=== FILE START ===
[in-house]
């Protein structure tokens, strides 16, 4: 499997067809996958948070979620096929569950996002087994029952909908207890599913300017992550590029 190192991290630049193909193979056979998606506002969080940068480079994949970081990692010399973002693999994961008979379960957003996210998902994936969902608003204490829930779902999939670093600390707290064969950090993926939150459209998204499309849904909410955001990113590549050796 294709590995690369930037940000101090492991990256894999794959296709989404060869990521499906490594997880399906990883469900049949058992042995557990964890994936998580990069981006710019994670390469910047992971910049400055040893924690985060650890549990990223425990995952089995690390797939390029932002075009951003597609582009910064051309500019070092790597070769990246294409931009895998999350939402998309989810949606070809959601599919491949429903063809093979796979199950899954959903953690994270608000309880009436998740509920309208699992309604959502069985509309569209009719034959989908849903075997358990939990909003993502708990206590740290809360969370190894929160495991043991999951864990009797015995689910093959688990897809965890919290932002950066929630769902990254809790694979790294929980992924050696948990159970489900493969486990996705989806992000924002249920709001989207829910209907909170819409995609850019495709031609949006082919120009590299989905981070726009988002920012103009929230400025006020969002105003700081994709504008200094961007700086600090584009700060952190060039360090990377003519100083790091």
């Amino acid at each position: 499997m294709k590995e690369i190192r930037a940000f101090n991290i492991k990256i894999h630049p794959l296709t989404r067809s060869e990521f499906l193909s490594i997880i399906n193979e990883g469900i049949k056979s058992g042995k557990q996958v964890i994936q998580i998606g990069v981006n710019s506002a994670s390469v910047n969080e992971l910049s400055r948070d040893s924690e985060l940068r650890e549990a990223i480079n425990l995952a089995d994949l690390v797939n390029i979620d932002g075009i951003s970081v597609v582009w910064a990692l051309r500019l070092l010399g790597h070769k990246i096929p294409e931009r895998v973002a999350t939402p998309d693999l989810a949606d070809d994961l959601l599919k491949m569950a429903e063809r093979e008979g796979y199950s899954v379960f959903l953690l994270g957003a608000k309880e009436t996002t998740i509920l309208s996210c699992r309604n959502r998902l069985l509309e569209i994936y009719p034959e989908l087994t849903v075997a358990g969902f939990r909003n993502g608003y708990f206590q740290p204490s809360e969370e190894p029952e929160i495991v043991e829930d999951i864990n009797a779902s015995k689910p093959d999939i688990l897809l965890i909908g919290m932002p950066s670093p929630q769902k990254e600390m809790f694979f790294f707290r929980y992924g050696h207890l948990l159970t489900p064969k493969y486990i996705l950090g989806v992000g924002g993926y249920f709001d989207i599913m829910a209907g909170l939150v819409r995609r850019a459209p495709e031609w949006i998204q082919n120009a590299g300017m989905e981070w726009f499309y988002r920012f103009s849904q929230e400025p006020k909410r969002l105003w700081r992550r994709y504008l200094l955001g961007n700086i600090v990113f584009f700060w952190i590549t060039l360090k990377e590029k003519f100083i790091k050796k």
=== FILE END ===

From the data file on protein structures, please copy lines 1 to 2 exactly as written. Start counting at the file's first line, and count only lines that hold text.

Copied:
[in-house]
């Protein structure tokens, strides 16, 4: 499997067809996958948070979620096929569950996002087994029952909908207890599913300017992550590029 190192991290630049193909193979056979998606506002969080940068480079994949970081990692010399973002693999994961008979379960957003996210998902994936969902608003204490829930779902999939670093600390707290064969950090993926939150459209998204499309849904909410955001990113590549050796 294709590995690369930037940000101090492991990256894999794959296709989404060869990521499906490594997880399906990883469900049949058992042995557990964890994936998580990069981006710019994670390469910047992971910049400055040893924690985060650890549990990223425990995952089995690390797939390029932002075009951003597609582009910064051309500019070092790597070769990246294409931009895998999350939402998309989810949606070809959601599919491949429903063809093979796979199950899954959903953690994270608000309880009436998740509920309208699992309604959502069985509309569209009719034959989908849903075997358990939990909003993502708990206590740290809360969370190894929160495991043991999951864990009797015995689910093959688990897809965890919290932002950066929630769902990254809790694979790294929980992924050696948990159970489900493969486990996705989806992000924002249920709001989207829910209907909170819409995609850019495709031609949006082919120009590299989905981070726009988002920012103009929230400025006020969002105003700081994709504008200094961007700086600090584009700060952190060039360090990377003519100083790091």